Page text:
School of Business grad runs national sales for Nike
The Point, Fall 2010
If you ran into Ed Haberle (BUS 1979) at Pittsburgh International Airport, you might guess he is a successful executive on the go.
Which he definitely is.
But don't let the power suit and the leather dress shoes fool you.
The former star first baseman for the Point Park University Pioneers is also living out a sports fanatic's dream.
Haberle, Nike's U.S. commercial director of sporting goods, has golfed with John Elway, chatted with Michael Jordan and met Wayne Gretsky. Entertaining clients has enabled him to see eight Super Bowls, the NCAA Final Four and NBA All-Star games.
"It's been a great ride," Haberle says. "It's all about sports enabling people to lead a better life."
Most days, Haberle laces up one of his 50 pairs of high-performance sneakers and puts on a polo shirt before heading to work in the Nolan Ryan Building in Nike World Headquarters in Beaverton, Oregon. The dress code here is Swoosh-powered casual. Time permitting, he even breaks a sweat inside the Bo Jackson Gym on Nike's sprawling campus.
Every month, he flies to Pittsburgh to work at the Nike office in Robinson so he can see clients at Dick's Sporting Goods. In fact, Dick's is such an important client that Haberle lobbied the company, which was looking to move from its Binghamton, N.Y. base, to relocate its headquarters to Pittsburgh in 1994. When he shows Dick's clients the latest sports apparel, Haberle dons formal business attire.
Haberle has the confident stride of an athlete. His imposing 6-foot-3-inch build seems to fill a room. But he has the natural salesman's gift of putting people at ease.
The son of a steelworker, he grew up in Monroeville, playing baseball. Once at Point Park, "Big E," as his roommate called him, distinguished himself as a power-hitting lefty. "He had the tools to play professional baseball -- that opinion was backed by scouts," says his classmate Mike Fetchko (COM 1978), who did play-by-play for the college radio station. Any pro hopes were dashed when Haberle injured his knee as a sophomore. Even so, Haberle lead the underdog Pioneers to two College World Series championships in St. Joseph, Mo. in 1978 and 1979, placing fifth and third. The trip out in 1978 was his first plane ride.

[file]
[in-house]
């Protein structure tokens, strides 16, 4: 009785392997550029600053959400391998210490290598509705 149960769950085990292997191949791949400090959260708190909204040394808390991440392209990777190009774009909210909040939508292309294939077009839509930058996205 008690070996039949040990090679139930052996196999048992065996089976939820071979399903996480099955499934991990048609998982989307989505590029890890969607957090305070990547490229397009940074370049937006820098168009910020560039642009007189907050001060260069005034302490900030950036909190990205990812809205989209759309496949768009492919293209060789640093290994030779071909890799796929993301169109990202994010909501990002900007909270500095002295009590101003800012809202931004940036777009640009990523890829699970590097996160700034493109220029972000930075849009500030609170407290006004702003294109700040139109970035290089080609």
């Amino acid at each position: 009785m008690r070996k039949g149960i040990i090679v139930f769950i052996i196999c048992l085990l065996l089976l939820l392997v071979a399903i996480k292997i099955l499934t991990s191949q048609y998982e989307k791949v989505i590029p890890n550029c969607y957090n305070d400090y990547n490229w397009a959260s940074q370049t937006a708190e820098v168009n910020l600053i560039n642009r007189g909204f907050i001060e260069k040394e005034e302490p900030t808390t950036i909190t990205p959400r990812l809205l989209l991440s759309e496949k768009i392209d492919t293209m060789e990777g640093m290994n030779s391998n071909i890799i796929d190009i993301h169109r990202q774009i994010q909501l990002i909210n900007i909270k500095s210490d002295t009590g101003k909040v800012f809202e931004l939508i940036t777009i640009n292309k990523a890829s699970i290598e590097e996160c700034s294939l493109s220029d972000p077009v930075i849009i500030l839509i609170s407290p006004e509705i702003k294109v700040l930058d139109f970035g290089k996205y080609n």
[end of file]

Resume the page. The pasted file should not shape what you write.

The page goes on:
Haberle, who was inducted into the university's athletic hall of fame, says Point Park taught him the fundamentals of business. His first job after graduation didn't fit him like a well-worn baseball glove—selling hair care products for Cosmair L'Oreal.
In 1981, Jeff Cohen, his college baseball teammate, tipped him off to a sales job at Nike's Pittsburgh office. By 1990, he became a manager and by 1996, he had advanced so far he moved to Oregon.
But his Northwest office is still awash in Steelers, Pirates, Pens and Point Park memorabilia. "It is like Pittsburgh west coast," says Fetchko, president of Integrated Strategic Marketing in Pittsburgh.
Haberle loves talking athletic shoes. His personal favorites are a pair of 1982 Air Force One high tops, in pristine condition in their box, and a copy of the Air Jordan Limited Edition the superstar wore in the Olympics. "To me, they're priceless." He runs the coolness factor of products past his two sons, Evan, 14, a baseball star, and Hayden, 18, a talented fencer.
Haberle gave Point Park alumni a taste of sneaker culture at a University event held on the Oregon campus of Nike, a $20 billion global power. Point Park President Paul Hennigan was there. So was Fetchko, who says, "Ed took his passion for baseball and applied it to a different major league—Nike."
Article by Cristina Rouvalis
Photo by Martha Rial
This article originally appeared in the Fall 2010 issue of The Point, a magazine for alumni and friends of Point Park University.